'Body Worlds' exhibit draws thousands to Portland | News

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'Body Worlds' exhibit draws thousands to Portland
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PORTLAND, Maine

(NEWS CENTER) --

The final weekend of the "Body Worlds" exhibit at the Portland Science Center drew hundreds of people Saturday to see what a human looks like underneath its skin.

Heather Estabrook brought her five-year-old son, Eli, to see the displays. Eli said his favorite part was seeing the hearts and the brains.

"It was fun. It was a great time. I think he's very curious, so I think it's very good for his age to see all the body parts," said Heather. "I think it's good to have stuff in Portland that brings attention to all the new stuff and the last time we saw this was in New York, so it was great to see it in Portland.

Portland Science Center president Joe Gold estimated Saturday that more than 75,000 people will have seen the exhibit by its closing day on Sunday, January, 3. The science center opened back in early September of 2015.

"It's been very gratifying," said Gold. "Whenever you start a new business and a new opportunity, there are a lot of questions that come up. 'Will the public support it? Will people enjoy what we're presenting?' Quite honestly, I think it has exceeded our expectations."

The displays feature real human bodies. They show the details of disease, physiology, and anatomy that models cannot show. A process called Plastination creates the specimens in Body Worlds. Plastination is when the fluids in the body are replaced with plastics such as silicone rubber, polymers, and resins to permanently preserve specimens.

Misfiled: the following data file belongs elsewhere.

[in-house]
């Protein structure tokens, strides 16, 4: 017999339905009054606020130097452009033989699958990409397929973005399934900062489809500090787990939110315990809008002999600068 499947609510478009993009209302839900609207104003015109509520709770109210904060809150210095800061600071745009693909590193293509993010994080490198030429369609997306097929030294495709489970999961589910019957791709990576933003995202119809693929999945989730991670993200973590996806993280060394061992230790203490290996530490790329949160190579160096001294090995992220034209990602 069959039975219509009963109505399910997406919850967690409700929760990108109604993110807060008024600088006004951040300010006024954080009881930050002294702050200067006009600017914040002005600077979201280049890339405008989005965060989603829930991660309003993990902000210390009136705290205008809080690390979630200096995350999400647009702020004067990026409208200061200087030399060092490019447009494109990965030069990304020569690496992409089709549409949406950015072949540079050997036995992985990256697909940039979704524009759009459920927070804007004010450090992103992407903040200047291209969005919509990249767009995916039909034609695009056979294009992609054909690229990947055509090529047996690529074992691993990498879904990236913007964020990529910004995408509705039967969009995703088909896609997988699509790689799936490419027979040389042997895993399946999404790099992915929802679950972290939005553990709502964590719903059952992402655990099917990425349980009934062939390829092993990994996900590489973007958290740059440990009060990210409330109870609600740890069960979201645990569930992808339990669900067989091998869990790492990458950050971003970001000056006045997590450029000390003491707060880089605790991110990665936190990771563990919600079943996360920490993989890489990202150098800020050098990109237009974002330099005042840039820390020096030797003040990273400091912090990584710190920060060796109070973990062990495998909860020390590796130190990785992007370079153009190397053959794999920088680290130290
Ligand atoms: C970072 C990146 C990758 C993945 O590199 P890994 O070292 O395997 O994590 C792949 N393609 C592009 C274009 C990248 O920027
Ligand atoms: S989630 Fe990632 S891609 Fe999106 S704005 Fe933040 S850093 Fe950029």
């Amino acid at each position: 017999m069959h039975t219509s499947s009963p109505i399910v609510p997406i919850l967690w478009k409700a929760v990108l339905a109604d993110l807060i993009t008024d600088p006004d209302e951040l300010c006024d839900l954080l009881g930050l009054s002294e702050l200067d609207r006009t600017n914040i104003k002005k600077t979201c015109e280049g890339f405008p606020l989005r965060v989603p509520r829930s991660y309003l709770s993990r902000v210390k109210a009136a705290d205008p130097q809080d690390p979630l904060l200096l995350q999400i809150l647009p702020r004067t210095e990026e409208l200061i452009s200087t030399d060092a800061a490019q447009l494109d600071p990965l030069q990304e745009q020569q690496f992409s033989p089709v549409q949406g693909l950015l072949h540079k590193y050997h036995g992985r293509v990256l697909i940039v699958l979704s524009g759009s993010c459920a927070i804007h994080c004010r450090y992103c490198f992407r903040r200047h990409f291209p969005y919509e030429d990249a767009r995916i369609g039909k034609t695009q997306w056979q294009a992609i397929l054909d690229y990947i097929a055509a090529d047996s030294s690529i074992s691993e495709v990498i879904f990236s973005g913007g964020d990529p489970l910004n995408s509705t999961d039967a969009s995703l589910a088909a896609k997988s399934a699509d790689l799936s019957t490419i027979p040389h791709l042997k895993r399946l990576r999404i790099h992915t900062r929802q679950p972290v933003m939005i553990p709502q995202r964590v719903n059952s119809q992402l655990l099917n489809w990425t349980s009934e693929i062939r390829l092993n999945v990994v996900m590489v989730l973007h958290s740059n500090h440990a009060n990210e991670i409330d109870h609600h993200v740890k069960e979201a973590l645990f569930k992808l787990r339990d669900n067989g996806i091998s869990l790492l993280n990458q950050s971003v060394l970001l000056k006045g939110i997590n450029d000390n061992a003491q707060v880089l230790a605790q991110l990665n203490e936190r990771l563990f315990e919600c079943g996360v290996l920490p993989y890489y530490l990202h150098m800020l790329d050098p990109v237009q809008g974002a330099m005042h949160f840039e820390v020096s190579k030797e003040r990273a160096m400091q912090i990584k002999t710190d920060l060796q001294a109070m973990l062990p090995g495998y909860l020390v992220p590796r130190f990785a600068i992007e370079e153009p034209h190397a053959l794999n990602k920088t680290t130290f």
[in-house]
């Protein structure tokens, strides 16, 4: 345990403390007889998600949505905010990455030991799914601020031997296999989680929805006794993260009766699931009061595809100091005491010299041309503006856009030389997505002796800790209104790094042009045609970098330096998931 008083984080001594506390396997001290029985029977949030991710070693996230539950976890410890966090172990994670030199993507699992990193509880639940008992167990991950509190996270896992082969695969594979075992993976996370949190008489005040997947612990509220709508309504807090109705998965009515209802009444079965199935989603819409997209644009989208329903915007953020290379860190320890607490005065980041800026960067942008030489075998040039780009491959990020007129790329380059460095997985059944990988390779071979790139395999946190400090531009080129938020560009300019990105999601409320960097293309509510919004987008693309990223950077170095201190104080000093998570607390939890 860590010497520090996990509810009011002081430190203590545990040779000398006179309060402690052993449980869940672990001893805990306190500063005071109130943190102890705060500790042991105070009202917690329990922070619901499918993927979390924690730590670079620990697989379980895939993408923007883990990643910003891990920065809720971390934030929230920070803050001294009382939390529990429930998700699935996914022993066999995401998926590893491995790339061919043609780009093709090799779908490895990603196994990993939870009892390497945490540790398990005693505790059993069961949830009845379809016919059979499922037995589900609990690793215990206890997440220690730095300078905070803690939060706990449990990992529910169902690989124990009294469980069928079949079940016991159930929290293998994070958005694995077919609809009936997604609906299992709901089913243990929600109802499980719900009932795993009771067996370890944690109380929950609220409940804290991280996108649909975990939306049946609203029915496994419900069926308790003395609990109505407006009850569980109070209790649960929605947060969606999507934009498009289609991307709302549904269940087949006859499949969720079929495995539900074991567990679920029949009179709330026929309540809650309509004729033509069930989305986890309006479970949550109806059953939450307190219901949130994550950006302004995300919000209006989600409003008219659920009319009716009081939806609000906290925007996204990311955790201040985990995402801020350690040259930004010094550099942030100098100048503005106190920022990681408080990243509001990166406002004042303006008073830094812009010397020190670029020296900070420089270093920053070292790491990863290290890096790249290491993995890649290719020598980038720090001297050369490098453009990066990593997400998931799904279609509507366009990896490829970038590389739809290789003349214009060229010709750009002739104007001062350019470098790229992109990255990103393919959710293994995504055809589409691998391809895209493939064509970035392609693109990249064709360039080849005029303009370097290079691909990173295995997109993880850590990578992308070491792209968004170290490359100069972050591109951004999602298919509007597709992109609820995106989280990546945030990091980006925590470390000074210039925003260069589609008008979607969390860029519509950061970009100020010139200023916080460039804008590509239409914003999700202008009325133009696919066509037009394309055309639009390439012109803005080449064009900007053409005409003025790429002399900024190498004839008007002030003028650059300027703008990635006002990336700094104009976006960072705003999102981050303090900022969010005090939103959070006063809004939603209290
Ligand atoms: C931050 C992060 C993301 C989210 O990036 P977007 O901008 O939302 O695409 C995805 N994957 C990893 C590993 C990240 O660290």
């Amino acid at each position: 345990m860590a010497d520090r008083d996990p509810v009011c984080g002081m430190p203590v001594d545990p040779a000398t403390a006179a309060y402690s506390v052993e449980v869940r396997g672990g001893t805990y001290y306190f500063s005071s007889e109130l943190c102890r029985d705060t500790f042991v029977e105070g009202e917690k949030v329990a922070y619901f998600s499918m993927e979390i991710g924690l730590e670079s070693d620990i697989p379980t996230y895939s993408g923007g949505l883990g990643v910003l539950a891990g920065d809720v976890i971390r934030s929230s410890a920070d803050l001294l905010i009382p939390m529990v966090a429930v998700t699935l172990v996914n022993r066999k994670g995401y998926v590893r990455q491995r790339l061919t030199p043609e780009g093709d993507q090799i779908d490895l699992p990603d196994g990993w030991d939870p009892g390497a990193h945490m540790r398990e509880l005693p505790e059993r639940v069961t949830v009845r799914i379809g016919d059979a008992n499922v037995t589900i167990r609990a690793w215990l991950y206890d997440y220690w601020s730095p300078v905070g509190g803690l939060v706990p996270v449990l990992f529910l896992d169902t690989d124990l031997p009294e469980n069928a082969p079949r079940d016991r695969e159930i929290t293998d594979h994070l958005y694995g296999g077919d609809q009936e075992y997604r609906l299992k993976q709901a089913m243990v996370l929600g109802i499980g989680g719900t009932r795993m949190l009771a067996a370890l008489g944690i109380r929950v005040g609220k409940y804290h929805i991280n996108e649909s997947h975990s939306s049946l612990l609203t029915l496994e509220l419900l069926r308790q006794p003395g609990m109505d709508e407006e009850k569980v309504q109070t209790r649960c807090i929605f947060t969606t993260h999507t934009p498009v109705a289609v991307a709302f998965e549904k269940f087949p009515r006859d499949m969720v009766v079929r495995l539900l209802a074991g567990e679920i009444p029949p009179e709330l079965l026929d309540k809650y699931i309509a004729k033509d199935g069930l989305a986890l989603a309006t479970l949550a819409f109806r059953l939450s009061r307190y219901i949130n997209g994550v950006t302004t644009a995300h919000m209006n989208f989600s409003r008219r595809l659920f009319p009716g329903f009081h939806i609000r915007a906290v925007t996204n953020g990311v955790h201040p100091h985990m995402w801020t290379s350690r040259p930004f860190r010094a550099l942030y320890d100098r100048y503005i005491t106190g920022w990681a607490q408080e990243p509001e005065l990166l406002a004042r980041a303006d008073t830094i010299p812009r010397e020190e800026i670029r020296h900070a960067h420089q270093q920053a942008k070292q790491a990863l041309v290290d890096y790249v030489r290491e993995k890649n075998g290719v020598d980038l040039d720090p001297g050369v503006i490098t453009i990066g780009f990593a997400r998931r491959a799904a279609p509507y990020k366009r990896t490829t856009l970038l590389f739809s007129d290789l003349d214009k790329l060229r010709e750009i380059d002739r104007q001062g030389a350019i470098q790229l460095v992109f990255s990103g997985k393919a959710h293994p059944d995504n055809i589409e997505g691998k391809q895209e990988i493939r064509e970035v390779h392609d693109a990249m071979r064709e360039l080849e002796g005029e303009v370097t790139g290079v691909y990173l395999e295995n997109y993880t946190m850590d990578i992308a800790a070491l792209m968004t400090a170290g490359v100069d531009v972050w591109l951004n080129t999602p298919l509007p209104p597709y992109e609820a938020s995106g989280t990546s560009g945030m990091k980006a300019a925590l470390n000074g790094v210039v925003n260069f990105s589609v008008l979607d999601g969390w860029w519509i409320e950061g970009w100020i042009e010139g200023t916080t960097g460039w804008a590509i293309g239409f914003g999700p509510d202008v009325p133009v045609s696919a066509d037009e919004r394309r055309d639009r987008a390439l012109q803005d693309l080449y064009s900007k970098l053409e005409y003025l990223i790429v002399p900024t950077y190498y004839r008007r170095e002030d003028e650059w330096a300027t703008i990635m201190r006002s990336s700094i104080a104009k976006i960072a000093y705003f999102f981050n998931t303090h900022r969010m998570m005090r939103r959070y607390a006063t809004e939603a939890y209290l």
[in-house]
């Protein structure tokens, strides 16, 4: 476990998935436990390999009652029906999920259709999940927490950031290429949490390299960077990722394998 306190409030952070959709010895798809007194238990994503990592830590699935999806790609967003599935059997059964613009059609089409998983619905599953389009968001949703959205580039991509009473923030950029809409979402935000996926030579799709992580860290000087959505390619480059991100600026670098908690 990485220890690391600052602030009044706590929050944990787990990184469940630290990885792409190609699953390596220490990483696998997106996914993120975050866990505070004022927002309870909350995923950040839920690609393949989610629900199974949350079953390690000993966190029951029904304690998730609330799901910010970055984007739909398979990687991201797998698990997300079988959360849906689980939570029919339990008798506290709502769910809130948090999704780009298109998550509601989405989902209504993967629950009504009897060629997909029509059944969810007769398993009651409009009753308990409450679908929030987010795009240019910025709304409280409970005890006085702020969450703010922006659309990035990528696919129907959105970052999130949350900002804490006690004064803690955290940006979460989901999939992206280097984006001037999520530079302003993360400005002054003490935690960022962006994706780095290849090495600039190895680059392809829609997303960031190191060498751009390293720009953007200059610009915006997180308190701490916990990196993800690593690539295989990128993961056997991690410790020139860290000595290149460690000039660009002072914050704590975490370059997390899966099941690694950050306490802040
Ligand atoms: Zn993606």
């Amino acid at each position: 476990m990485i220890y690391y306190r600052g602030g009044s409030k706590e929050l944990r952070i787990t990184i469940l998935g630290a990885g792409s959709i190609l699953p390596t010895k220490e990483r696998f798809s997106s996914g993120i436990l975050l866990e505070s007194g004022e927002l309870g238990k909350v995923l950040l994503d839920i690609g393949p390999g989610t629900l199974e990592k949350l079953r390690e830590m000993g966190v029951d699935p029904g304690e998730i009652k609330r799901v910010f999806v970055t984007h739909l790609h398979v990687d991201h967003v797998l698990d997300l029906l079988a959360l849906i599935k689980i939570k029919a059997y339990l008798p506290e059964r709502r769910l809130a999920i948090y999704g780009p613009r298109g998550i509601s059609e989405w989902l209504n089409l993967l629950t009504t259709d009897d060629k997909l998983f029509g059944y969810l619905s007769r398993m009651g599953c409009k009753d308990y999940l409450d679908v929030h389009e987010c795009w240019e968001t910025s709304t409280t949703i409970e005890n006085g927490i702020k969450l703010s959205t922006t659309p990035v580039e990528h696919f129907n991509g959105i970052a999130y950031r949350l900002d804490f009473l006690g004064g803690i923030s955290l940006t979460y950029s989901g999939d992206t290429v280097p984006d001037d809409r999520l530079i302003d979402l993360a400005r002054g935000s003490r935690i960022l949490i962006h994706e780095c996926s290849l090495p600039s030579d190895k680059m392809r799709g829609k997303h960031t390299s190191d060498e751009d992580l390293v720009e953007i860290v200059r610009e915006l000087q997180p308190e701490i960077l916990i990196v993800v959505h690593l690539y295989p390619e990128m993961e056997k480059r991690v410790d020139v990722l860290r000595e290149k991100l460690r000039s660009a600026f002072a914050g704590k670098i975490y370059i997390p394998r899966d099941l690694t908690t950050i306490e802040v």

"It gives people the opportunity to see what they're made of -- to see how lifestyle choices affect the human body," said Gold.

The displays show the full human anatomy, including genitalia, and have many parts of the body isolated in cases for close-up viewing.

Gold said the exhibit is bigger than the one in Boston, and the same size as the one in New York.

"This is as good as you get. This is a world class exhibition," said Gold.

Gold expects this inaugural exhibit will set a precedent for what Mainers can expect at the Portland Science Center.

"Now it lets us project two or three years into the future and be able to get on the tour for some of the major exhibits that are touring around the world. So I think it's great for people from Maine because it allows us to now have a great selection of exhibits that will come in," said Gold.

Parents like Heather agree.

"I think it's good because I think it gives us an opportunity to bring something new, and it gets you out of your home and doing different stuff -- interesting for his age to see this sort of stuff, too, obviously. So we don't have to travel two hours to be there," said Estabrook.

Sunday is the last day for Body Worlds, but the Portland Science Center has two more exhibits coming this January: The Robot Zoo and Space: A Journey to Our Future.

 

 


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